8.53pm. The Greens aren’t quite gone in Bass: their member, Andrea Dawkins, has 6.8% with the other Greens on 2.5%. The first Labor candidate, Michelle O’Byrne, is bang on a quota and will have nothing to bequeath as preferences. That leaves the second strongest Labor candidate, Jennifer Houston, on 3.7%, and needing a very tight flow of preferences from the other Labor candidates, who collectively add up to 6.3%. So while Labor has 1.62 quotas to the Greens’ 0.56, they are more vulnerable to preference leakage.

8.39pm. Clear results are Liberal three and Labor two in Braddon and Lyons, and I just about think you can say Labor two, Liberal two and Greens one in Denison, with 59.4% counted. The two question marks are Labor versus the Greens in Bass, where the Liberals have three and Labor one, with Labor leading for the last spot; and Liberal versus the Greens in Franklin, from a base of Liberal two and Labor two, which is very hard to call.

8.31pm. A question now of following Denison and seeing that the Liberal quota results holds, which is presently 2.17 with 57.2% counted.

8.22pm. Nearly half the vote counted now in Denison, and the Liberals are keeping their head comfortably above two quotas. Antony isn’t quite ready to call it though. Very likely result though is status quo, with Ella Haddad replacing Madeleine Ogilvie as second Labor member.

8.17pm. Very tight in Franklin, with 55.5% counted. The Liberals are on 2.86 quotas; the Greens on 0.88; the Liberals will presumably get Shooters preferences; the Greens might get boosted by leakage. Complicated.

8.10pm. Denison at 37.2% counted, the Liberal vote dropping but only very slowly, now at 2.15 quotas.

8.09pm. Now they’re back up again, but the Liberals aren’t out of it. 50.6% counted.

8.08pm. The Greens have lost ground in the latest update from Franklin, meaning the Liberals are not out of the hunt for a third seat and an overall result of fourteen.

8.03pm. Whoever gets the second Labor seat in Lyons will do it from a low share of the vote, with Rebecca White unsurprisingly dominating. Janet Lambert on 2.2% leads Jen Butler on 1.9%, but it really all depends what White’s preferences do.

8.00pm. 37.6% counted in Franklin, still looking likely to be Liberal 2, Labor 2, Greens 1, which is to say Labor gaining a seat from the Liberals. Nic Street the likely Liberal loser, with Will Hodgman and Jacqui Petrusma re-elected. Alison Standen leads Kevin Midson for second Labor seat.

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Tasmanian poll tracker final: Liberal 45.1, Labor 31.6, Greens 12.9

In lieu of a Newspoll, some concluding assessments of the Tasmanian election campaign and a final update of the poll tracker.

No election eve Newspoll apparently, so you will have to make do with my final poll tracker update, which finishes at Liberal 45.1%, Labor 31.6% and Greens 12.9%. Newly added here is a poll from February 14, for the Australia Institute by ReachTEL from a sample of 952. After exclusion of the 4.2% undecided, this poll had the Liberals on 43.5%, Labor on 31.8%, the Greens on 11.5% and the Jacqui Lambie Network on 4.8%.

Given its centrality to the campaign, some poll results on poker machines are worth noting. The aforementioned Australia Institute poll found 53.5% rating the impact of pokies on the community as negative, 12.9% as positive, and 22.9% no impact. On Tuesday, The Mercury published additional results from its ReachTEL poll, conducted the previous Thursday from a sample of 3179, which had Labor’s phase-out in pubs and clubs by 2023 favoured by a margin of 57.1-42.9. Electorate breakdowns ranged from 70.9-29.1 in favour of the Labor policy in Denison to 51.9-48.1 the other way in Braddon. In a question on the issue most influencing vote choice, poker machines ranked third with 14.3% behind health on 31.9% and jobs and the economy on 30.2%. Denison was an unusual here as well in having pokies on 26.1%, with health second on 24.9%.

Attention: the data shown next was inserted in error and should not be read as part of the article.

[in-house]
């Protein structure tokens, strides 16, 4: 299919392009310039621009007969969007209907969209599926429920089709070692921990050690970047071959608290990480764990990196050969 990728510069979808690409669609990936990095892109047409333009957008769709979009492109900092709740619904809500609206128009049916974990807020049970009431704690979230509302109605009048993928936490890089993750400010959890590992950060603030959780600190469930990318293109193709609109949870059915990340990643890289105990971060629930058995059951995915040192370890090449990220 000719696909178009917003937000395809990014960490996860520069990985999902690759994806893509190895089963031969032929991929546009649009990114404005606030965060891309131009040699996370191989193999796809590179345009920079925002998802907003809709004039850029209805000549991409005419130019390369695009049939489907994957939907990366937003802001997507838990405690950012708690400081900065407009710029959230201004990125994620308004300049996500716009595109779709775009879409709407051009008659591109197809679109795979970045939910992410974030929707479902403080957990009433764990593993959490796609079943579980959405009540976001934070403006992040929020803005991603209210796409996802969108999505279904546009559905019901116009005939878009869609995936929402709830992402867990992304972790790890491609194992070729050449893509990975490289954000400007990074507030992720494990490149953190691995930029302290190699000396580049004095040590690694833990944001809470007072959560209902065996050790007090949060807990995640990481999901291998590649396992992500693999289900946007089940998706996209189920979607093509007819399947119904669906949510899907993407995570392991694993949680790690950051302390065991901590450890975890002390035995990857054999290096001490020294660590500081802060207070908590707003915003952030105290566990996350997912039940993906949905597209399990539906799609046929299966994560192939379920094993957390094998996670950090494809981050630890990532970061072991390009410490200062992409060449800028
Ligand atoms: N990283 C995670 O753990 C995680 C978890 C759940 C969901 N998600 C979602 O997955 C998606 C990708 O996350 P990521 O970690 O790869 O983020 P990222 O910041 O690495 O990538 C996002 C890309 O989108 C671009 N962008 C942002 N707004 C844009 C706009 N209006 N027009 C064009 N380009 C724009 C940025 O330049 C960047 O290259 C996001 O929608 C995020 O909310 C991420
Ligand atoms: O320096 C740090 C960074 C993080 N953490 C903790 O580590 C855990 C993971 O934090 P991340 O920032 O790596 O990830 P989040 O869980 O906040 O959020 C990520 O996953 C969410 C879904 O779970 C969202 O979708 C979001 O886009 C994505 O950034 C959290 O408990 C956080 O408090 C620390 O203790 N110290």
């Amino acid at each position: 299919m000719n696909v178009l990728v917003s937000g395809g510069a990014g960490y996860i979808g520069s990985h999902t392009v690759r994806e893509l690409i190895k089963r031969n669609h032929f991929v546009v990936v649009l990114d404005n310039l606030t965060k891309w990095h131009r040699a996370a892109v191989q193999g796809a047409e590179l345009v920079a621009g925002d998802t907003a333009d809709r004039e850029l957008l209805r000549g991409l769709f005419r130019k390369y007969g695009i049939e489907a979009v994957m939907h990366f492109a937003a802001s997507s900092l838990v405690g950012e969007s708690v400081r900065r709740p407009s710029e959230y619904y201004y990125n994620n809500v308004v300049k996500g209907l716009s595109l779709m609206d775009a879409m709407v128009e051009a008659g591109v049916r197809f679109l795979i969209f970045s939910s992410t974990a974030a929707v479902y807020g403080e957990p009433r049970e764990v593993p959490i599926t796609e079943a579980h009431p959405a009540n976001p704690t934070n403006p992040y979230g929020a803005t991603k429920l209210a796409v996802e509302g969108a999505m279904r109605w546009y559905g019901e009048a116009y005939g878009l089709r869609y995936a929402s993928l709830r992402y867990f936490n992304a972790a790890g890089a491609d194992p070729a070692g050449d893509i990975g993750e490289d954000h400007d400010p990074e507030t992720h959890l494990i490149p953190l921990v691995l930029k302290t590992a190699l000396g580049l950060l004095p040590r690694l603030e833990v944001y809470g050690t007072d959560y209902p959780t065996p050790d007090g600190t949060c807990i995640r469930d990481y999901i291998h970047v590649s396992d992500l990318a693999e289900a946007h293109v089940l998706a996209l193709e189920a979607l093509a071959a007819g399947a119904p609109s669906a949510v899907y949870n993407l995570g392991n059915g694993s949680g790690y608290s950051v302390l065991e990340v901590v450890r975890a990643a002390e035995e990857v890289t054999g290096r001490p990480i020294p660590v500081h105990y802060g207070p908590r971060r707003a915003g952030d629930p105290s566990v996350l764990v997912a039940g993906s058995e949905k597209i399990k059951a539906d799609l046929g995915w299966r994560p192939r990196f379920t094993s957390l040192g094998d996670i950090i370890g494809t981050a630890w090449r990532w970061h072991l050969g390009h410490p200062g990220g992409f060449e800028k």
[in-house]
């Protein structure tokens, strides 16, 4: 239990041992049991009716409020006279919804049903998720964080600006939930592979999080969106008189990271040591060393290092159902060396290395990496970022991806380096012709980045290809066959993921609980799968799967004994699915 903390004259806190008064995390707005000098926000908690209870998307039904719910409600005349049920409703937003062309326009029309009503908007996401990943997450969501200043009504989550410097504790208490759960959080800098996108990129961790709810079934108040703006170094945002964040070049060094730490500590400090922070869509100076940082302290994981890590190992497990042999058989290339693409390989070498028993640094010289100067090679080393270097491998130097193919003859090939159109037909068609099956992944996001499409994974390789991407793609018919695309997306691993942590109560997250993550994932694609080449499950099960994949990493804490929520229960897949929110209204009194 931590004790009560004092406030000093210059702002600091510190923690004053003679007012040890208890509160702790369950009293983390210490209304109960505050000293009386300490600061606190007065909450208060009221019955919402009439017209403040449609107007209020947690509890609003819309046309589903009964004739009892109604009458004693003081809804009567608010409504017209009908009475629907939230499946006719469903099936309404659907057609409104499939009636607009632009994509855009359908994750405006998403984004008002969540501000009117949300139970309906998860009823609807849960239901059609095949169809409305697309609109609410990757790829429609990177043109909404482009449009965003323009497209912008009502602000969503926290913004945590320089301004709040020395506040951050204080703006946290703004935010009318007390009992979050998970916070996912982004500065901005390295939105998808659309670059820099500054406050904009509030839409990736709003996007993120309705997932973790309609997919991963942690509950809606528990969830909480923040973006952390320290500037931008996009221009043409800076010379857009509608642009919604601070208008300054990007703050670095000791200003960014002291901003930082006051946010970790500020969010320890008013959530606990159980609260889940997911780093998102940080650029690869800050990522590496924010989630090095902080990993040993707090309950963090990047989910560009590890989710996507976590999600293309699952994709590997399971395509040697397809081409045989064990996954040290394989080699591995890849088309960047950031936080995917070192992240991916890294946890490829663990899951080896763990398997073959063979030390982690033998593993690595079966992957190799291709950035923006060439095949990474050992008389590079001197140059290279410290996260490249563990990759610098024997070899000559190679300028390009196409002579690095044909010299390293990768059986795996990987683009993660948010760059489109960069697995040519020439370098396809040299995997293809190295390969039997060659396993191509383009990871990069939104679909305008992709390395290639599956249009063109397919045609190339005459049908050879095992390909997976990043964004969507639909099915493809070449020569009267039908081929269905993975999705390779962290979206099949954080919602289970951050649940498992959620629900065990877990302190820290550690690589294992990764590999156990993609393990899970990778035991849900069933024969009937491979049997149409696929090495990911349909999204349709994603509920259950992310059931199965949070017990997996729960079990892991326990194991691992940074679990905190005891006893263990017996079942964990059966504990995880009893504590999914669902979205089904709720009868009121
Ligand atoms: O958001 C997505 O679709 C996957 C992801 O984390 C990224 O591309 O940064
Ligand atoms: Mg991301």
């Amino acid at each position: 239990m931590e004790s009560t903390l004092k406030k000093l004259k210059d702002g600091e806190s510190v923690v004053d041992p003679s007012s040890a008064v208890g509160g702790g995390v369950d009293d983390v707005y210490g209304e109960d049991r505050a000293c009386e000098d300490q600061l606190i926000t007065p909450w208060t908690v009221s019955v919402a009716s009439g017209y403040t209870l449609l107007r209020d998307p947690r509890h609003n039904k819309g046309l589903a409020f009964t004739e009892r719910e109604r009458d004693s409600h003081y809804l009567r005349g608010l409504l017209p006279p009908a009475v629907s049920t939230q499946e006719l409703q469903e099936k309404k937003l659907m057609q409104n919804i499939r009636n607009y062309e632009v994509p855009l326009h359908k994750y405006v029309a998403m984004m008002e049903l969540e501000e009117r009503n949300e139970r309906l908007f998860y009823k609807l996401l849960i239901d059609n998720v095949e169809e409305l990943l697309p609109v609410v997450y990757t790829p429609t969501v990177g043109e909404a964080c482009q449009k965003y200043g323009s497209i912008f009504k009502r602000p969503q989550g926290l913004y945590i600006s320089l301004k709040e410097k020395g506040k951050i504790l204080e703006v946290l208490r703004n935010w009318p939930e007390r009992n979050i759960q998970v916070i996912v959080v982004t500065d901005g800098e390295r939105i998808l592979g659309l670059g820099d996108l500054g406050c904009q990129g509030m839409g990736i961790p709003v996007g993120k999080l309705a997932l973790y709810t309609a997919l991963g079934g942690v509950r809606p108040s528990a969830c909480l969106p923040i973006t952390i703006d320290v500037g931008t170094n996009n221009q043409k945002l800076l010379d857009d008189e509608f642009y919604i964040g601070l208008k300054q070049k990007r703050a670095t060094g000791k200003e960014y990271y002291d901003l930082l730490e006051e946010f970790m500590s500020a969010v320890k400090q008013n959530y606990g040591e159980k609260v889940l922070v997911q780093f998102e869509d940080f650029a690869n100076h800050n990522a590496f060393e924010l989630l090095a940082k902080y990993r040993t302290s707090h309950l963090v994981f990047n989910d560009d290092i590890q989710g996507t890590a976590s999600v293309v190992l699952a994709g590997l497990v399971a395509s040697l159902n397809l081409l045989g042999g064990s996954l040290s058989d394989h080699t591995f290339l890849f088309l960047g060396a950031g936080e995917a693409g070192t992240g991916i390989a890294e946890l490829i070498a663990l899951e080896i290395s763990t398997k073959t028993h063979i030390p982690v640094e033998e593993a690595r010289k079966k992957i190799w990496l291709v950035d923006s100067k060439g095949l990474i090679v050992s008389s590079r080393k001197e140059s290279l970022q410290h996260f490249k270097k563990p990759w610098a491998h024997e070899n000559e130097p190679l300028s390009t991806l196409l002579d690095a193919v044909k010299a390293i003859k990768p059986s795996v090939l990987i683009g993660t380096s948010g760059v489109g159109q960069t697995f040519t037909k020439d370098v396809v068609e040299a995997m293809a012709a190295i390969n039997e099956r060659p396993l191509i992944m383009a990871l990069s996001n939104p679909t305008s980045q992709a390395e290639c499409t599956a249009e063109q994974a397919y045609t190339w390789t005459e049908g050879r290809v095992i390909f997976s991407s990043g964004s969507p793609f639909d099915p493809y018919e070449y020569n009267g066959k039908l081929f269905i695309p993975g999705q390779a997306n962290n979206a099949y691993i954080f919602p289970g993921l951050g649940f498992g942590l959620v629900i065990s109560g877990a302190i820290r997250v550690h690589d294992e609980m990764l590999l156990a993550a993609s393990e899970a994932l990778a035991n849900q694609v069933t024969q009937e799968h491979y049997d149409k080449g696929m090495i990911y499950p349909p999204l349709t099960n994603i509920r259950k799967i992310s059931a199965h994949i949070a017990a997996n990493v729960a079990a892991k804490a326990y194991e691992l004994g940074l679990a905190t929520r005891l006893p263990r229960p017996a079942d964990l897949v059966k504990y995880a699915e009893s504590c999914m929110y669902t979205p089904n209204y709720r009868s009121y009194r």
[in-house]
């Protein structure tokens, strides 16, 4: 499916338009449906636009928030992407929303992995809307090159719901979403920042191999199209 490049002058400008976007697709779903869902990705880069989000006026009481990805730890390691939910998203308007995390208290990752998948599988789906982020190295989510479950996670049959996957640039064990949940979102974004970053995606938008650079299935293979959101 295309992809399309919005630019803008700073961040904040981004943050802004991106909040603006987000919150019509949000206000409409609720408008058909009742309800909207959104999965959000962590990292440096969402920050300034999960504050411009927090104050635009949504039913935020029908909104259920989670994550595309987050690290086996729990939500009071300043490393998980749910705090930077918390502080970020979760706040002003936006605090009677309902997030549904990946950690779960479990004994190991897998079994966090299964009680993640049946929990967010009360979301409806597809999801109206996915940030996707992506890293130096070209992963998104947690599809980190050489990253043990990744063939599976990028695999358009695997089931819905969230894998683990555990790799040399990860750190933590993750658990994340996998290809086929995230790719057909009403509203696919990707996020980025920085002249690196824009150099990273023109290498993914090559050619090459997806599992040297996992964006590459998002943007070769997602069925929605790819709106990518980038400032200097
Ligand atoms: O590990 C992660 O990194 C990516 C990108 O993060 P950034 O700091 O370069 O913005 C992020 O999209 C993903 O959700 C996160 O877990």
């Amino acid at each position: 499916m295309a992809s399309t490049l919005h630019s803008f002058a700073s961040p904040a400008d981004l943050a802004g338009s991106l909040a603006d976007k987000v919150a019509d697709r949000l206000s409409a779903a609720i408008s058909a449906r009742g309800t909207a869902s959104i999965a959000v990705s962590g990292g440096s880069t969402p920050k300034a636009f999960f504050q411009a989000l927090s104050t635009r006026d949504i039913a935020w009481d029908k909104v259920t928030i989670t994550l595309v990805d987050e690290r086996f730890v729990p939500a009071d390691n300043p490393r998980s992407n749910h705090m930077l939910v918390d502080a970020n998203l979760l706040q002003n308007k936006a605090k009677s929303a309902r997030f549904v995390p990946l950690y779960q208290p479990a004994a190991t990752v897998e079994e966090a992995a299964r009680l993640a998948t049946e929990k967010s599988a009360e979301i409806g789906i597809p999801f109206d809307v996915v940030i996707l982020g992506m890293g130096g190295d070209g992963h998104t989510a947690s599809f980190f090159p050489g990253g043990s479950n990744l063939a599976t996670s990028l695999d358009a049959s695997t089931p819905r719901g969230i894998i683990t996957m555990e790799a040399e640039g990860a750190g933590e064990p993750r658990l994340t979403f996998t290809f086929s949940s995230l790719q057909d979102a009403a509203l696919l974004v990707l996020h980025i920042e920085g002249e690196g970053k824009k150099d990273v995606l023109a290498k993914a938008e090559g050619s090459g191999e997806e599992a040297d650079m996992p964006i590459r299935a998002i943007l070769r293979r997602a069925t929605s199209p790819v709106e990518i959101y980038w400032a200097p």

If you’re a Crikey subscriber, you can enjoy my deep thoughts on the campaign here. My conclusion is that the Liberals are very likely to win three seats each in Bass, Braddon and Lyons, which will leave them in need of two each in Franklin and Denison. Franklin shouldn’t be a problem for them, but I note that Denison might be – a conviction that has been hardened by the fact that today’s media coverage was dominated by Liberals’ policy to water down gun control laws. This fact was unknown to the community at large until The Australian reported it this morning, since the Liberals had kept it off their website and circulated it only to “stakeholders”, which in this case would seem to mean organisations likely to support it. It’s worth noting that neither this late-breaking story, nor anything else concerning the election, will be appearing in the Tasmanian media tomorrow, owing to an archaic law banning election coverage on polling day.

The only minor party that appears in the game are the Greens, with Jacqui Lambie Network falling out of contention, unless they can pull off a surprise in Braddon. Polls suggest the Greens are breaking even at best, so there is little reason to think they can win where they failed last time, in Braddon and Lyons. They would also appear to be in trouble in Bass, but are safe in Denison and presumably also Franklin.

EMRS: Liberal 46, Labor 34, Greens 12 in Tasmania

Another poll finds the Liberals placed to retain majority government in Tasmania.

Tasmanian pollster EMRS has come up with a state poll that brings it into line with the weekend’s ReachTEL poll and the internal polling publicised by the Liberal Party, in showing the Liberals at an election-winning 46%, and Labor on 34%. This amounts to a 12% increase since the last EMRS poll in December, but the gain comes entirely at the expense of minor parties – the Greens are down five to 12%, and support for the Jacqui Lambie Network has halved to 4% – while Labor support is unchanged. Will Hodgman has also gained the lead as preferred premier, now ahead 48-41 after trailing 48-35 last time. The question now is whether there has indeed been that dramatic an improvement in the Liberals’ fortunes, or if the pollster is engaged in herding. The poll was conducted Saturday to Monday from a sample of 1000.